Corruption: system vs. people

Are Nigerians inherently corrupt or the system that makes it easy to get away with looted funds to blame?

$2.1 bn is a lot of money in any country, more so in the case of Nigeria given the high poverty rate and the northeast Boko Haram insurgent.

Earlier this month former national security adviser, Sambo Dasuki was arrested when it was clear the money allocated to fight Boko Haram was not used as intended. Since then, he has been dropping names as rotting wounds drop maggots.

Dasuki claimed to have distributed the money to different Nigeria politicians, supposed elders, awarding fake arm contracts by transferring money to different unregistered companies. And of course cash transfer to media houses for plenty of shoutouts – what a country!

Sounds awful but this is the reality of Nigeria. Corruption will only seize  when offenders pay for their crime.

All of these, Dasuki said was done following orders from ex President Jonathan Goodluck – no surprises there.

From what I have learnt in the last three decades in Nigeria, ex President Jonathan did not start corruption, however, he took it to the highest level in history.

Looking at all of these I wondered if Nigerians (including myself) are inherently corrupt so much so that it devoid any logic.

The way I see it is that one has to be completely stupid, evil, and everything in-between to receive a Ghana Must Go full of cash from a budget meant to fight security threat to the whole country.

A few months back a friend spoke to someone who is willing to invest in their business in Nigeria. The investor lives and works out of Nigeria. Like many in diaspora he is in touch with ‘home’ and wanted to help a friend grow her business as long as he gets the principal and a bit of interest back.

So he wanted to transfer some cash in US$ directly to the company account. This should be a straight forward transaction but nothing is straight forward in Nigeria.

The Nigeria company now wanted to set up a US$ domiciliary account – this makes it easier for owner to withdraw the cash in dollar and change it on the street for higher exchange rate.

Here is the twist:

Bank A in Nigeria says law regarding non naira dorm account has changed, that one needs to get a form signed by the EFCC for company to be verified. This will take about two weeks to set up.

Bank B says not to worry, you can transfer any amount from any country and your money is safe, EFCC has rules but we can bypass that as your company is very small. This will be done within 24 hours.

Given two conflicting information from two banks, friend asks for my advice. My response was to wait and do all the necessary paperwork required. Even when it means wasting a whole day for a needless trip to Lagos but it is better that way to make sure one is on the right side of the law.

To buttress my point, I said Nigeria would hesitate to prosecute Madam Iweala for approving Abacha’s recovered fund, $300M allegedly diverted to Sambo Dasuki illegally but Nigeria that I know will give no hearing space before jailing ordinary citizens because of $5k.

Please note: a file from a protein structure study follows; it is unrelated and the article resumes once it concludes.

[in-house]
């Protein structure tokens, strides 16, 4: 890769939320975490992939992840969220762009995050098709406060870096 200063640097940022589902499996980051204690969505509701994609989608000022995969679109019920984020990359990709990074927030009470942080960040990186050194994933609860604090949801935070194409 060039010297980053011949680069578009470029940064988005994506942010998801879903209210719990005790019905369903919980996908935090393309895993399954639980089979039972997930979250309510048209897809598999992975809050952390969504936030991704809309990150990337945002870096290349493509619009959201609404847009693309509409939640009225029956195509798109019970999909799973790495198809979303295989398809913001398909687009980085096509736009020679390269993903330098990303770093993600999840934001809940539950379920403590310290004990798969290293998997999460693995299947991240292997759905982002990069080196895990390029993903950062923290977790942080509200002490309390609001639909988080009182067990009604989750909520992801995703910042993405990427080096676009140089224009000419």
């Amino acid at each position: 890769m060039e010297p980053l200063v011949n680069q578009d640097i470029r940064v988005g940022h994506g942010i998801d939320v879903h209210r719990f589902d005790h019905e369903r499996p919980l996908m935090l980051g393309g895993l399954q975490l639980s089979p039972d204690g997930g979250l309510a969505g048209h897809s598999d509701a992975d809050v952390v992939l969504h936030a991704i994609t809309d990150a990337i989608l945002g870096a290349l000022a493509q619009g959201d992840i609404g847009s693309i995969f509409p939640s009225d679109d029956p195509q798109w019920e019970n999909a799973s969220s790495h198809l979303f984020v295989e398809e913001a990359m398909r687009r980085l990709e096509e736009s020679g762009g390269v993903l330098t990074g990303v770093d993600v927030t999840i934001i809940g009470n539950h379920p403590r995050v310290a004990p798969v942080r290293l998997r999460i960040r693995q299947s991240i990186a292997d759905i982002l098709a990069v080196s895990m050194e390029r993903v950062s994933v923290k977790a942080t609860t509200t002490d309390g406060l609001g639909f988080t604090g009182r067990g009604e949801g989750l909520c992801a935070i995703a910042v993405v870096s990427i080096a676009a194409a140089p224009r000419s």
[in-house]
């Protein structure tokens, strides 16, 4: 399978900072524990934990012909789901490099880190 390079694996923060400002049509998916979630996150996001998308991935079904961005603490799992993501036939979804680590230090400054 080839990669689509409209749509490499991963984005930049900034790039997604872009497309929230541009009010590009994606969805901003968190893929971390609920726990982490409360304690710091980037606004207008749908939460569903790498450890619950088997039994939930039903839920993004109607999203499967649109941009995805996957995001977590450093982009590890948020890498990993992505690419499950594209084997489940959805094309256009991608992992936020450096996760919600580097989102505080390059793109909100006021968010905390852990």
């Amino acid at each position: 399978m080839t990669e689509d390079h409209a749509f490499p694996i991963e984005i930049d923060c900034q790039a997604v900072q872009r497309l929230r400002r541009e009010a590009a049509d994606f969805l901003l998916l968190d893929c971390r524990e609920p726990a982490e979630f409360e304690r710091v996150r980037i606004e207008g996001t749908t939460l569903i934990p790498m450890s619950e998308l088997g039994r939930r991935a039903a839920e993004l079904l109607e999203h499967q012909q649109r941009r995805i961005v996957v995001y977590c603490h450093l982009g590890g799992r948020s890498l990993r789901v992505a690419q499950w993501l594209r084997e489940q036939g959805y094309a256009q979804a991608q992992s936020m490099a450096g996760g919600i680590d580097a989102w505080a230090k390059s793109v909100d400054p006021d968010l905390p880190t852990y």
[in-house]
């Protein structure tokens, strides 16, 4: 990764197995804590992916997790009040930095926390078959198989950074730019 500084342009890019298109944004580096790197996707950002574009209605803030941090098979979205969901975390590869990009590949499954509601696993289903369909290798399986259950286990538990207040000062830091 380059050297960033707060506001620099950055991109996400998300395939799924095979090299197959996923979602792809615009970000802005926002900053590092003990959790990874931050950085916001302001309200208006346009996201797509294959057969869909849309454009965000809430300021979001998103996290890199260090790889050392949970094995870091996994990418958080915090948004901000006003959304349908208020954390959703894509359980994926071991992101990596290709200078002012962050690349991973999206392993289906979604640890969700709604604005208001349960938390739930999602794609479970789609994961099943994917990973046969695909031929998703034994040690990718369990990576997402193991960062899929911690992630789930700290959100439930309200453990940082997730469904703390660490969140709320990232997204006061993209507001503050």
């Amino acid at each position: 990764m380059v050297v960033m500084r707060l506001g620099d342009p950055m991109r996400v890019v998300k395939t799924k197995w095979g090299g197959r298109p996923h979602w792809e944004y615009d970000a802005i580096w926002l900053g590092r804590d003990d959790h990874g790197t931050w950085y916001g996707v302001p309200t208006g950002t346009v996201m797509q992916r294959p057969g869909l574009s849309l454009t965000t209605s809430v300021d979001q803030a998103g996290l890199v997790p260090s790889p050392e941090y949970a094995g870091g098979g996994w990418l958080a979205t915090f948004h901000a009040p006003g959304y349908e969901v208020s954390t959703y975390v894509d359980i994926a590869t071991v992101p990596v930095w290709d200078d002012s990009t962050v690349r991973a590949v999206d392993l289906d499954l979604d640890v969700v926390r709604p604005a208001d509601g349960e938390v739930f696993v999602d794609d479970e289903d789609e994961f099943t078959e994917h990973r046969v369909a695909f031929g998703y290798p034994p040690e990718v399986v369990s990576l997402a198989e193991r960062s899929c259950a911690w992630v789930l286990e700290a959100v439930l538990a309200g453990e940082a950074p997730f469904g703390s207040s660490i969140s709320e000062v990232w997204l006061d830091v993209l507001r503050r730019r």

Not too surprising, my friend is a Nigerian to the core – ignored my advice and opted for the easy route – the one that bypassed the law and promised quick set up.

As it turned out, all that Bank B did was to get in touch with their agents in New York, collect their bank account numbers to give to the investor. This route is no good for anyone even if investing a kobo, money transfer agents receives commission for transactions and can not defend you if there is any problem.

All I said was “I told you so,” if you value your time and the help from the investor guy, ditch Bank B’s document and go with Bank A even if it takes a month to set up properly.

Need for middlemen is obsolete.

Getting the right information in Nigeria is very expensive. People often are given wrong information that literally means going against the law but it is often disguised under time saving advice.

Eventually, all this fight against corruption will die down, we are recovering some money already, maybe more will come. However, the bigger job that will last forever is to set up a system that makes it easy for ordinary people to abide by the law.



Categories: Africa, Nigeria, Politics

Tags: , , , ,

16 replies

  1. I would say that Nigerians are now inherently corrupt, prior to civilian administration there was a military rule and corruption existed then. The idea was that with ‘civilian’ rule, systems would be far more transparent and accountable so corruption would decrease – this has not proved to be the case. We have seen under two very different forms of government with the Nigerian people riddled with corruption.
    The system wasn’t perfect but it did prove workable when it was inherited from the British. Since then it has been progressively undermined by an ever daring people, to the extent that rather than pour scorn on such individuals and go after them, a blind eye or a casual mention in the press is all that such an offense draws from the public gaze. It is widely believed that stealing from government or any large corporate body is not a crime, but something to be emulated. Everyone wants overnight success, this has become widespread since the discovery of oil. So corruption has now diffused out from the halls of government to permeate every aspect of a functioning society be it law enforcement, any dealing with government, banks, schools, medicine even religious institutions are all tainted.
    Those who are caught do not face any admonition from their kith and kin, no matter how wrong the crime was. Government members are drawn from society, so if the overwhelming majority of them are corrupt, then this is a reflection of society itself. Those members did not grow up in a vacuum.
    People are saying Nigerians are no more corrupt than any other country, yet according to Transaparency National’s statistics, in 2014 Nigeria ranked 136 out of 174 nations in terms of being corrupt, which is nothing to write ‘home about’.